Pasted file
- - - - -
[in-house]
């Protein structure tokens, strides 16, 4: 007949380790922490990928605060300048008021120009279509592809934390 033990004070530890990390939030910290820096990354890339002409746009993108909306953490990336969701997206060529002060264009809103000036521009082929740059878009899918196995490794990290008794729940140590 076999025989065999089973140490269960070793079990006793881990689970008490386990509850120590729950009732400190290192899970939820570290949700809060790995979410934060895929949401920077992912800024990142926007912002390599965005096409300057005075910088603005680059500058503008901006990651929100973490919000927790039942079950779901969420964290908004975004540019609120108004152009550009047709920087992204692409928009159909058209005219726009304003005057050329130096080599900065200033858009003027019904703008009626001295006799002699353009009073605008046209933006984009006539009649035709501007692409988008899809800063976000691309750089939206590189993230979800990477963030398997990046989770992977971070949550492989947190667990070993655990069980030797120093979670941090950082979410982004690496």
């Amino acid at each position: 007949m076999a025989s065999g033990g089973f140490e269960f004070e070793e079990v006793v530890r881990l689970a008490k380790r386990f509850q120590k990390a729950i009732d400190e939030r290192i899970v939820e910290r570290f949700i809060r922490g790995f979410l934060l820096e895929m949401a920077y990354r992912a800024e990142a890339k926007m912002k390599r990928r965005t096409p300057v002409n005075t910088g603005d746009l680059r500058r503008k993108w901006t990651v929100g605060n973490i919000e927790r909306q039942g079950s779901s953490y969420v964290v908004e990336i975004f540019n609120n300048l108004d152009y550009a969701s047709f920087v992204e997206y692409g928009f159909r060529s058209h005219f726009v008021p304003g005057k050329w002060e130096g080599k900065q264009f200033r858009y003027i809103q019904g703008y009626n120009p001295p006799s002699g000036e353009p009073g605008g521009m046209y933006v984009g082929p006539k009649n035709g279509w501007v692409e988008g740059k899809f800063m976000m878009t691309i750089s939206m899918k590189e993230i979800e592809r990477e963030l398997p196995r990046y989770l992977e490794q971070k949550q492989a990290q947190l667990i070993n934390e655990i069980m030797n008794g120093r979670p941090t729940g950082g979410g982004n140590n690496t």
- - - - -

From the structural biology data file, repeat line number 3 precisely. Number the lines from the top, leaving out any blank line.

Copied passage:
């Amino acid at each position: 007949m076999a025989s065999g033990g089973f140490e269960f004070e070793e079990v006793v530890r881990l689970a008490k380790r386990f509850q120590k990390a729950i009732d400190e939030r290192i899970v939820e910290r570290f949700i809060r922490g790995f979410l934060l820096e895929m949401a920077y990354r992912a800024e990142a890339k926007m912002k390599r990928r965005t096409p300057v002409n005075t910088g603005d746009l680059r500058r503008k993108w901006t990651v929100g605060n973490i919000e927790r909306q039942g079950s779901s953490y969420v964290v908004e990336i975004f540019n609120n300048l108004d152009y550009a969701s047709f920087v992204e997206y692409g928009f159909r060529s058209h005219f726009v008021p304003g005057k050329w002060e130096g080599k900065q264009f200033r858009y003027i809103q019904g703008y009626n120009p001295p006799s002699g000036e353009p009073g605008g521009m046209y933006v984009g082929p006539k009649n035709g279509w501007v692409e988008g740059k899809f800063m976000m878009t691309i750089s939206m899918k590189e993230i979800e592809r990477e963030l398997p196995r990046y989770l992977e490794q971070k949550q492989a990290q947190l667990i070993n934390e655990i069980m030797n008794g120093r979670p941090t729940g950082g979410g982004n140590n690496t």